Verifying Bit-vector Invertibility Conditions in Coq (Extended Abstract)

08/26/2019 ∙ by Burak Ekici, et al. ∙ Leopold Franzens Universität Innsbruck The University of Iowa Stanford University 0

This work is a part of an ongoing effort to prove the correctness of invertibility conditions for the theory of fixed-width bit-vectors, which are used to solve quantified bit-vector formulas in the Satisfiability Modulo Theories (SMT) solver CVC4. While many of these were proved in a completely automatic fashion for any bit-width, some were only proved for bit-widths up to 65, even though they are being used to solve formulas over arbitrary bit-widths. In this paper we describe our initial efforts in proving a subset of these invertibility conditions in the Coq proof assistant. We describe the Coq library that we use, as well as the extensions that we introduced to it.

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1 Introduction

Reasoning logically about bit-vectors is useful for many applications in hardware and software verification. While Satisfiability Modulo Theories (SMT) solvers are able to reason about bit-vectors of fixed width, they currently require all widths to be expressed concretely (by a numeral) in their input formulas. For this reason, they cannot be used to prove properties of bit-vector operators that are parametric in the bit-width such as, for instance, the associativity of bit-vector concatenation. Proof assistants such as Coq [14], that have direct support for dependent types are better suited for such tasks.

Bit-vector formulas that are parametric in the bit-width arise in the verification of parametric Boolean functions and circuits (see, e.g., [9]). In our case, we are mainly interested in parametric lemmas that are relevant to internal techniques of SMT solvers for the theory of fixed-width bit-vectors. Such techniques are developed a priori for every possible bit-width, even though they are applied on a particular bit-width. Meta-reasoning about the correctness of such solvers then requires bit-width independent reasoning.

An example of the latter kind, which is the focus of the current paper, is the notion of invertibility conditions [10] as a basis for a quantifier-instantiation technique to reason about the satisfiability of quantified bit-vector formulas. For a trivial case of an invertibility condition consider the equation where , and are variables of the same bit-vector sort, and is bit-vector addition. In the terminology of Niemetz et al. [10], this equation is “invertible” for , i.e., solvable for , for any value of and . A general solution is represented by the term . Since the solution is unconditional, the invertibility condition for is simply the universally true formula . The formula stating this fact, referred to here as an invertibility equivalence, is , a valid formula in the theory of fixed-width bit-vectors for any bit-width for , and . In contrast, the equation is not always invertible for ( stands for bit-vector multiplication). A necessary and sufficient condition for invertibility is meaning that the invertibility equivalence is valid for any bit-width for , and  [10]. Notice that this invertibility condition involves the operations , and , and not that occurs in the literal itself. Niemetz et al. [10] provide a total of 160 invertibility conditions covering several bit-vector operators for both equations and inequations. However, they were able to verify, using SMT solvers, the corresponding invertibility equivalences only for concrete bit-widths up to 65, given the reasoning limitations of SMT solvers mentioned earlier. A recent paper by Niemetz et al. [11] addresses this challenge by translating these invertibility equivalences into quantified formulas over the combined theory of non-linear integer arithmetic and uninterpreted functions — a theory supported by a number of SMT solvers. While partially successful, this approach failed to verify over a quarter of the invertibility equivalences.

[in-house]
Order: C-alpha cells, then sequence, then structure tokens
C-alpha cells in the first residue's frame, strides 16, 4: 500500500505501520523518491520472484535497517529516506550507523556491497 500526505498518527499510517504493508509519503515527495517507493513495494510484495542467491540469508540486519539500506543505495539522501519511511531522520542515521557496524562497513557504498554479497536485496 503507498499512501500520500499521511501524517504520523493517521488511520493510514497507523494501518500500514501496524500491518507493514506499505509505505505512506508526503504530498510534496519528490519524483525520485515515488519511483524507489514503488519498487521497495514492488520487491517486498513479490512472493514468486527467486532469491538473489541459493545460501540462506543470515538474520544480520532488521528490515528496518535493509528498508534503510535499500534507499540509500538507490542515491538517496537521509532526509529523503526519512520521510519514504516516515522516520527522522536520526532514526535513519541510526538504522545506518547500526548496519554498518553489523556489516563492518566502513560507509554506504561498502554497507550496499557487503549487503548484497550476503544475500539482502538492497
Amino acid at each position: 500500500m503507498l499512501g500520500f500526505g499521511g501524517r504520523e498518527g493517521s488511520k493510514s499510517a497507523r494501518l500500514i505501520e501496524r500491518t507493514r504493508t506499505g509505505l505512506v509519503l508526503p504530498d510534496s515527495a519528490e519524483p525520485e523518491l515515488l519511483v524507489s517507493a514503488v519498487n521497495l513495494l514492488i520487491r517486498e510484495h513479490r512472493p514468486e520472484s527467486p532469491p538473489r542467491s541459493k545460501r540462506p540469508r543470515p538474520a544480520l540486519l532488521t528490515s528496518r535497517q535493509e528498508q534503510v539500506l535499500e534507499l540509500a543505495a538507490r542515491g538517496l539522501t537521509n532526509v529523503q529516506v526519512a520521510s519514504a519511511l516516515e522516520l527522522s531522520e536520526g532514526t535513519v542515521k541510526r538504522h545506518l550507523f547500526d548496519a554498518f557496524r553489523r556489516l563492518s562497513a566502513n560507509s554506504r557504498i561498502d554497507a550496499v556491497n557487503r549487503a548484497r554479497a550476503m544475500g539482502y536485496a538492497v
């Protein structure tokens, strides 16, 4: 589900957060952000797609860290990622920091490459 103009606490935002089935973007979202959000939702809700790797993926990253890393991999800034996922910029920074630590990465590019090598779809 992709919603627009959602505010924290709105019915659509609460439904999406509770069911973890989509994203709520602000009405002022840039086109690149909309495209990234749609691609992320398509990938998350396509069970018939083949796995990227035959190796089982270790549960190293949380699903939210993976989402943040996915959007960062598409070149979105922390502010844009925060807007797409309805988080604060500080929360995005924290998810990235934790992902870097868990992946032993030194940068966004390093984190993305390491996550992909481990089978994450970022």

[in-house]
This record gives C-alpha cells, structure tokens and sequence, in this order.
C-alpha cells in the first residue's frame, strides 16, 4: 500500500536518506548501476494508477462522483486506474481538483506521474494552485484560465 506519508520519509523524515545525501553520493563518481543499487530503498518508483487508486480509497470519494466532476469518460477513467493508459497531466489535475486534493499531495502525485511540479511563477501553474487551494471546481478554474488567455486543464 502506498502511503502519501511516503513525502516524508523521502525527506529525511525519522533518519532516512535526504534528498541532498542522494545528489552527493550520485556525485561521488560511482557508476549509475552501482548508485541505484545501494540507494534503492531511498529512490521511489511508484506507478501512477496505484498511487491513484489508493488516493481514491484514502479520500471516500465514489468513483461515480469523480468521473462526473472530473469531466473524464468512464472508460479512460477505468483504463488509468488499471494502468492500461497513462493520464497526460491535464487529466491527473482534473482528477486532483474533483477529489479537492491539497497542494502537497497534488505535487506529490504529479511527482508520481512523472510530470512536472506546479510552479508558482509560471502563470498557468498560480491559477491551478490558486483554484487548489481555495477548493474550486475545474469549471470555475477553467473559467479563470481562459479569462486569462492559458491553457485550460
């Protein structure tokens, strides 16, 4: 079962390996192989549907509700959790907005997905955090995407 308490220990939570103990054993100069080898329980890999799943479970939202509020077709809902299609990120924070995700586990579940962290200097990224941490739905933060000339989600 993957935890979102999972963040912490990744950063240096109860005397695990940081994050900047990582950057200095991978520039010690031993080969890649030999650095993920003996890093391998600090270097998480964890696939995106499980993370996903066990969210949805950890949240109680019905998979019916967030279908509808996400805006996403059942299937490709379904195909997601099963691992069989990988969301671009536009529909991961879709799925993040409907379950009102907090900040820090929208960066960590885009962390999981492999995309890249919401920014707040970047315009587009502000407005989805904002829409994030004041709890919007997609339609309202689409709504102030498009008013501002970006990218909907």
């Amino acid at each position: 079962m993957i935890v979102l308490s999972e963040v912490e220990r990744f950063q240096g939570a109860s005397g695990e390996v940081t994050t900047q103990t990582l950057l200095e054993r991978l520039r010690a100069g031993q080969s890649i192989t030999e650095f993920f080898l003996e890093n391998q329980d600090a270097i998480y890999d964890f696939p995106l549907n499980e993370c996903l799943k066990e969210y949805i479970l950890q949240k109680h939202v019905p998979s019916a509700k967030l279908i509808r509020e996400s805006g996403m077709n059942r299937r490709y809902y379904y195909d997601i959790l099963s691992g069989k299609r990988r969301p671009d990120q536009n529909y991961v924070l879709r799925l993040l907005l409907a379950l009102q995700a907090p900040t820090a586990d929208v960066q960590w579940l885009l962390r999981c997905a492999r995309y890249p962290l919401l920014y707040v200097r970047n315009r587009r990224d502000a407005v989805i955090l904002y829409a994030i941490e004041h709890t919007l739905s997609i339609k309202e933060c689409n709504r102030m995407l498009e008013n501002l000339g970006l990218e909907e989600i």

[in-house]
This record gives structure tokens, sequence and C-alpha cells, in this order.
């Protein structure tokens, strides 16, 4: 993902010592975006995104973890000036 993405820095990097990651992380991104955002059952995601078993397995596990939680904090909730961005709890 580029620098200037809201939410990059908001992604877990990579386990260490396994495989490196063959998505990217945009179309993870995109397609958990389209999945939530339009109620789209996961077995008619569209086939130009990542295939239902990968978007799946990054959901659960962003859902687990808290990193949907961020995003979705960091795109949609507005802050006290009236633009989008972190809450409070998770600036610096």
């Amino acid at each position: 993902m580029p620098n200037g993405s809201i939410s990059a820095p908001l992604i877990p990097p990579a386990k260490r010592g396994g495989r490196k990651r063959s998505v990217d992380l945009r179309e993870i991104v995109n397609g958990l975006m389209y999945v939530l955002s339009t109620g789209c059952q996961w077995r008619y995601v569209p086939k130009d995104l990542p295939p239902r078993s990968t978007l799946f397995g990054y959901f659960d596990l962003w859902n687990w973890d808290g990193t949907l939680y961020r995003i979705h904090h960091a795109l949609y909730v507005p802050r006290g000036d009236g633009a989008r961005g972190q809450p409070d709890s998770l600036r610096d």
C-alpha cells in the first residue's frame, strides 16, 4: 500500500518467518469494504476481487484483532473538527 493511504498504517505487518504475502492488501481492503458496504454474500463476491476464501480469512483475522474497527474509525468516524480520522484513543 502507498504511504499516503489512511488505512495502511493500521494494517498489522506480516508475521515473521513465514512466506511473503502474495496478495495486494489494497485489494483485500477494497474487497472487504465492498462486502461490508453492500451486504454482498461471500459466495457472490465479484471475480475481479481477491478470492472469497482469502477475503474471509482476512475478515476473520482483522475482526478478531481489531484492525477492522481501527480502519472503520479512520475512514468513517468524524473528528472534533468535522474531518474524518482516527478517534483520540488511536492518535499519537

In this work, we approach the task of verifying the invertibility equivalences proposed in [10] by proving them interactively with the Coq proof assistant. We extend a rich Coq library for bit-vectors we developed in previous work [7] with additional operators and lemmas to facilitate the task of verifying invertibility equivalences for arbitrary bit-widths, and prove a representative subset of them. Our results offer evidence that proof assistants can support automated theorem provers in meta-verification tasks.

Our Coq library models the theory of fixed-width bit-vectors adopted by the SMT-LIB 2 standard [2].111 The SMT-LIB 2 theory is defined at http://www.smt-lib.org/theories.shtml. It represents bit-vectors as lists of Booleans. The bit-vector type is dependent on a positive integer that represents the length of the list. Underneath the dependent representation is a simply-typed or raw bit-vector type with a size function which is used to explicitly state facts on the length of the list. A functor translates an instance of a raw bit-vector along with specific information about its size into a dependently-typed bit-vector. For this work, we extended the library with the arithmetic right shift operation and the unsigned weak less-than and greater-than predicates and proved 18 invertibility equivalences. We initially proved these equivalences over raw bit-vectors and then used these proofs when proving the invertibility equivalences over dependent bit-vectors, as we explain in Section 4.

The remainder of this paper is organized as follows. After some technical preliminaries in Section 2, we provide an overview of invertibility conditions for the theory of fixed-width bit-vectors in Section 3 and discuss previous attempts to verify them. Then, in Section 4, we describe the bit-vector Coq library and our current extensions to it. In Section 5, we outline how we used the extended library to prove the correctness of a representative subset of invertibility equivalences. We conclude in Section 6 with directions for future work.